YONKERS, N.Y. --- Consumer Reports admitted the magazine erred in an April issue article that concluded none of the gasoline-electric hybrid vehicles sold in the U.S. would save owners enough money in five years of use to compensate for the higher prices.
The magazine acknowledged a calculation error involving the depreciation for the six hybrid vehicles that the story compared to their conventionally powered counterparts. The error led the publication to overstate how much extra money the hybrids will cost owners during the first five years.
CR's revised analysis shows that two of the six hybrids recovered their price premium in the first five years and 75,000 miles of ownership. The Toyota Prius and Honda Civic Hybrid provide a savings of about $400 and $300, respectively, when compared with their all-gas counterparts -- as long as federal tax credits apply. But extra ownership costs during the first five years and 75,000 miles for the other four hybrids ranged from an estimated $1,900 to $5,500, compared to similar all-gas models.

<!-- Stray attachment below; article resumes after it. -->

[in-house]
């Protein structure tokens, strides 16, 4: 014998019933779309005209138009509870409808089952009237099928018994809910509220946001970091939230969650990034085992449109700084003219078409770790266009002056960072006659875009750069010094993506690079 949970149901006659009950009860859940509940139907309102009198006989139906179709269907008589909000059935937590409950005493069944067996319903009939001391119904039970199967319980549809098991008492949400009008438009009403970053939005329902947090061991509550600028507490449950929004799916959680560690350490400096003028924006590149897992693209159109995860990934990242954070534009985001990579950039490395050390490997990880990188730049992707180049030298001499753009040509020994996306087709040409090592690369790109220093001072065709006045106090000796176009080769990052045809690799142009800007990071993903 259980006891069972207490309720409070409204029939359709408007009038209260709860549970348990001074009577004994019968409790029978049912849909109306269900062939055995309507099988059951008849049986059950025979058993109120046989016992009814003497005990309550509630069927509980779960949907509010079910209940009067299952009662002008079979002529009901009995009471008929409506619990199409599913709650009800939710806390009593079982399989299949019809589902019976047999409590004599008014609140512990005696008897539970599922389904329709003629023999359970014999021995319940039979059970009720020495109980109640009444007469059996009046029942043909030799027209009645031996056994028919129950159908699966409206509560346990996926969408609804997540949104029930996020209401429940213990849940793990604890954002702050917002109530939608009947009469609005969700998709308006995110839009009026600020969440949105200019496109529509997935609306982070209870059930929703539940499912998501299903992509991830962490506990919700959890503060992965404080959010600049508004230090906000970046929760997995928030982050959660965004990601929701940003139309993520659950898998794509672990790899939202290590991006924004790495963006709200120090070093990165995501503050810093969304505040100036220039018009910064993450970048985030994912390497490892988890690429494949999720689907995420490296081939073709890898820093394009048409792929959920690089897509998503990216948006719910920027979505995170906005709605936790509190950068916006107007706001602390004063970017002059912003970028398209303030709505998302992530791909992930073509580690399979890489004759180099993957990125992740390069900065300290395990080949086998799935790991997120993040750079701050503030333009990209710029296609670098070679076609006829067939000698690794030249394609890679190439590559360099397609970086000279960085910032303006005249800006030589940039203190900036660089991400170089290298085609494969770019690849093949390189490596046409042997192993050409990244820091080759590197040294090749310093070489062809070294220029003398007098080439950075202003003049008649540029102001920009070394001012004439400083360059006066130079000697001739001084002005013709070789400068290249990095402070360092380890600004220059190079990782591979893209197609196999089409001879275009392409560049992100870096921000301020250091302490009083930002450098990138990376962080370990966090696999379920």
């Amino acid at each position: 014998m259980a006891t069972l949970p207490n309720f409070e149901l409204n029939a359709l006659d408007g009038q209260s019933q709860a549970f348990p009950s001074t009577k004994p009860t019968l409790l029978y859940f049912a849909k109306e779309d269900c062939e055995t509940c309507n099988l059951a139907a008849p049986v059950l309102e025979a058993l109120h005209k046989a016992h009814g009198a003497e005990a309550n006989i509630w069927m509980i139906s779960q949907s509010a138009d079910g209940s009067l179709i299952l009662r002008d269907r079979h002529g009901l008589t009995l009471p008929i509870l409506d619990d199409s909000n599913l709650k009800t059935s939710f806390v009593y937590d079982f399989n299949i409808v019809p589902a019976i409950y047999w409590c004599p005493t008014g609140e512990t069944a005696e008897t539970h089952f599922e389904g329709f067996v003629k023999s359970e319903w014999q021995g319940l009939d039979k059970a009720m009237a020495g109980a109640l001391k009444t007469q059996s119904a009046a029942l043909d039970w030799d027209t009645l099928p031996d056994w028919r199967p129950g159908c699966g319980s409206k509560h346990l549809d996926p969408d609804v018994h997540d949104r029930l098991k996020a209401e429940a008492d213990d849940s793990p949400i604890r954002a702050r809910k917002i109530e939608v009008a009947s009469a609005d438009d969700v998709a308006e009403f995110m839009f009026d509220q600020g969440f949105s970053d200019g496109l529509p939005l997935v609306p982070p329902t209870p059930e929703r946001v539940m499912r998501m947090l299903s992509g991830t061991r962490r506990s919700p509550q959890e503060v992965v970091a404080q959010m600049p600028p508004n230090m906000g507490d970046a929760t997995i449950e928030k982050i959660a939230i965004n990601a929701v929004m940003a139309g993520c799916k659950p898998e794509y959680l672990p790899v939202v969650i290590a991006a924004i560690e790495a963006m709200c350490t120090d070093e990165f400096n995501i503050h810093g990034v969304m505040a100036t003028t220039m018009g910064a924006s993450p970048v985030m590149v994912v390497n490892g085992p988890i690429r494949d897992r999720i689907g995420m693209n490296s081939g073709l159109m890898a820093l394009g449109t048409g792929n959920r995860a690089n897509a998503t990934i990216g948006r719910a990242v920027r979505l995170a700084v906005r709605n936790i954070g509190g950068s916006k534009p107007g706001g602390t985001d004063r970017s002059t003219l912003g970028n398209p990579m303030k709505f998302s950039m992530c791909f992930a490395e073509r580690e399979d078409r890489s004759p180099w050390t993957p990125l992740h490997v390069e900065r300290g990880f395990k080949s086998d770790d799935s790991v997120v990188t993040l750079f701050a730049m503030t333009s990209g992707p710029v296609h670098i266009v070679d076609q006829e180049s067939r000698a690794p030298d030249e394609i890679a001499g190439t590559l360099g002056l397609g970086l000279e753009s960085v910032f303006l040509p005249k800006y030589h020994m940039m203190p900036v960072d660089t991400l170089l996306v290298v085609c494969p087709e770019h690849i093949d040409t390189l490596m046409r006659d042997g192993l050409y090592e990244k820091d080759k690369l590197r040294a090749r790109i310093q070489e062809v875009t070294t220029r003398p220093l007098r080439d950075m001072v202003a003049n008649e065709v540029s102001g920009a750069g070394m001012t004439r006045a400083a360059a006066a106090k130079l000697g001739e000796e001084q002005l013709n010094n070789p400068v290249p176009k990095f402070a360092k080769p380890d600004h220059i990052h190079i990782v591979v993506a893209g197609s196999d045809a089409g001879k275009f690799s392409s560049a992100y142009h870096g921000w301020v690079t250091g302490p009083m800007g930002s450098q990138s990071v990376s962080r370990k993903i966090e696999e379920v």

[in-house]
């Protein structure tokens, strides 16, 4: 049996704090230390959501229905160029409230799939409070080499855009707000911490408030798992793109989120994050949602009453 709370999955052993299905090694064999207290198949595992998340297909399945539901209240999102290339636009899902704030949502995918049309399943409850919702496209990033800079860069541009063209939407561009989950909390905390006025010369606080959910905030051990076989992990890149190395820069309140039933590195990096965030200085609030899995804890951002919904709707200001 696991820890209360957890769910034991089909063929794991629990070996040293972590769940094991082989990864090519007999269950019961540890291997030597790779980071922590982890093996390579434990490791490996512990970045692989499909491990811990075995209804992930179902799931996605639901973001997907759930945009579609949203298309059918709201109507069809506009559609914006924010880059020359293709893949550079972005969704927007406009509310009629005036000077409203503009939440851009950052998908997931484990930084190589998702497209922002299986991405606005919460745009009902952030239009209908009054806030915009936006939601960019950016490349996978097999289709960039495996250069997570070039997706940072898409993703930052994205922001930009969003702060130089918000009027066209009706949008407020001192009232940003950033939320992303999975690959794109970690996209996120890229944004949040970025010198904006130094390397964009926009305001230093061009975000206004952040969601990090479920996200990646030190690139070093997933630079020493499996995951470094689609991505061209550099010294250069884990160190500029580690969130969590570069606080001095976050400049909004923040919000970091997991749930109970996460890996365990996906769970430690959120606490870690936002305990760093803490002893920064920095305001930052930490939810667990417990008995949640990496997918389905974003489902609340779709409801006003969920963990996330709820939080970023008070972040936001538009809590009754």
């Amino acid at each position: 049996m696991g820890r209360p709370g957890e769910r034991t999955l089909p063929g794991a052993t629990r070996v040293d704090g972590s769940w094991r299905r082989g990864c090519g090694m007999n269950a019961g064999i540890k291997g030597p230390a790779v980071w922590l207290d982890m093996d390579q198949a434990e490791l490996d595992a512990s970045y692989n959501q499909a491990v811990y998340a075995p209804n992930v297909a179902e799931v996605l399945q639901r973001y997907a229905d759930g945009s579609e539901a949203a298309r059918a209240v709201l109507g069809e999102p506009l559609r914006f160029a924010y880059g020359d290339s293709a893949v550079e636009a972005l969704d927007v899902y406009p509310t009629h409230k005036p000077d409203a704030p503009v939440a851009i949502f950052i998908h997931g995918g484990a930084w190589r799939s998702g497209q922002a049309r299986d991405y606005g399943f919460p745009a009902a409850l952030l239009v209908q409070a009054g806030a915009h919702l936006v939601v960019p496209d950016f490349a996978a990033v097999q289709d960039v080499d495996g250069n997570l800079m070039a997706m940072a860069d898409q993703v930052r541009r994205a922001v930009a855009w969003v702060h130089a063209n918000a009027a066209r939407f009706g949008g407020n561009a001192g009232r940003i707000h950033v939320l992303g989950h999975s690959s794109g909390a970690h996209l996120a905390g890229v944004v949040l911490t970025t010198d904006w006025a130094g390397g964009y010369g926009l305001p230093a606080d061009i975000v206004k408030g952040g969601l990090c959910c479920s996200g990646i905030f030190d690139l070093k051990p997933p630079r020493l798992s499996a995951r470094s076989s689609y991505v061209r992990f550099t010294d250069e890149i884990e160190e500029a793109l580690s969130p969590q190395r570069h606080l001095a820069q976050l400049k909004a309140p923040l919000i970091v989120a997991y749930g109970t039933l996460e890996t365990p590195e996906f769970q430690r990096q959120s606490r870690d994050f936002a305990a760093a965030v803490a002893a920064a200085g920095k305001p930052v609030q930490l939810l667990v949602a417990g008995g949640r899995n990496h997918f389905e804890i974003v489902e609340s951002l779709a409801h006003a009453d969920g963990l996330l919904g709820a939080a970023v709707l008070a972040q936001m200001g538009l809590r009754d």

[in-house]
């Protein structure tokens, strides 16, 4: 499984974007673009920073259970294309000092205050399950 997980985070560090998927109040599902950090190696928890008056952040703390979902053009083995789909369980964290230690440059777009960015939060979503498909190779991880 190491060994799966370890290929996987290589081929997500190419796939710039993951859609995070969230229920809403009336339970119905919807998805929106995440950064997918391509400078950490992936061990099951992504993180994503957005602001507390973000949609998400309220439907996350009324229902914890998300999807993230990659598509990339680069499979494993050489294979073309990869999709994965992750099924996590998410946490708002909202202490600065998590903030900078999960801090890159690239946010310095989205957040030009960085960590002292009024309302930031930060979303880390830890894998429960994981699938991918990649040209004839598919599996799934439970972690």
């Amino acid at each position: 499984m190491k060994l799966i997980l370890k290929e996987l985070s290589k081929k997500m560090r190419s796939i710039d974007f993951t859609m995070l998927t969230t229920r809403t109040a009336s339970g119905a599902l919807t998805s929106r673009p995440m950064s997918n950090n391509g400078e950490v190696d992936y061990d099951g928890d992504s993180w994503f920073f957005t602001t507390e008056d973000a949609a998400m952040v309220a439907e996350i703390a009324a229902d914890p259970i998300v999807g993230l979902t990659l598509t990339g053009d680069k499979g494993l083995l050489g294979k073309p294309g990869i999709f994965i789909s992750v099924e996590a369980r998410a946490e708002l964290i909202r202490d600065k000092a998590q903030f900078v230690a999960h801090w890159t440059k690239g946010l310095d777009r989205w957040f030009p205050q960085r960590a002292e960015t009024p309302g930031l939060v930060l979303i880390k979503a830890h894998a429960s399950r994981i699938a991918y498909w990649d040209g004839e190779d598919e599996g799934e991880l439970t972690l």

Previously, Consumer Reports had reported that its analysis showed that none of the six hybrids it had tested recovered its price premium in the first five years and 75,000 miles of ownership.
The error does not affect the main message of the story, the magazine said, which is that most hybrids do not save their owners money in the first few years, and that the benefits and costs of hybrids vary significantly, depending on the model. Because of the wide range of hybrid vehicles available, it's especially important for consumers to look carefully at all aspects of a vehicle before buying.
"In maintaining our commitment to the highest levels of accuracy and credibility, Consumer Reports is posting a revised version of the report on its Web site as quickly as possible," said CR's Automotive Editor Rik Paul. "We deeply regret the error."
Originally posted on Fleet Financials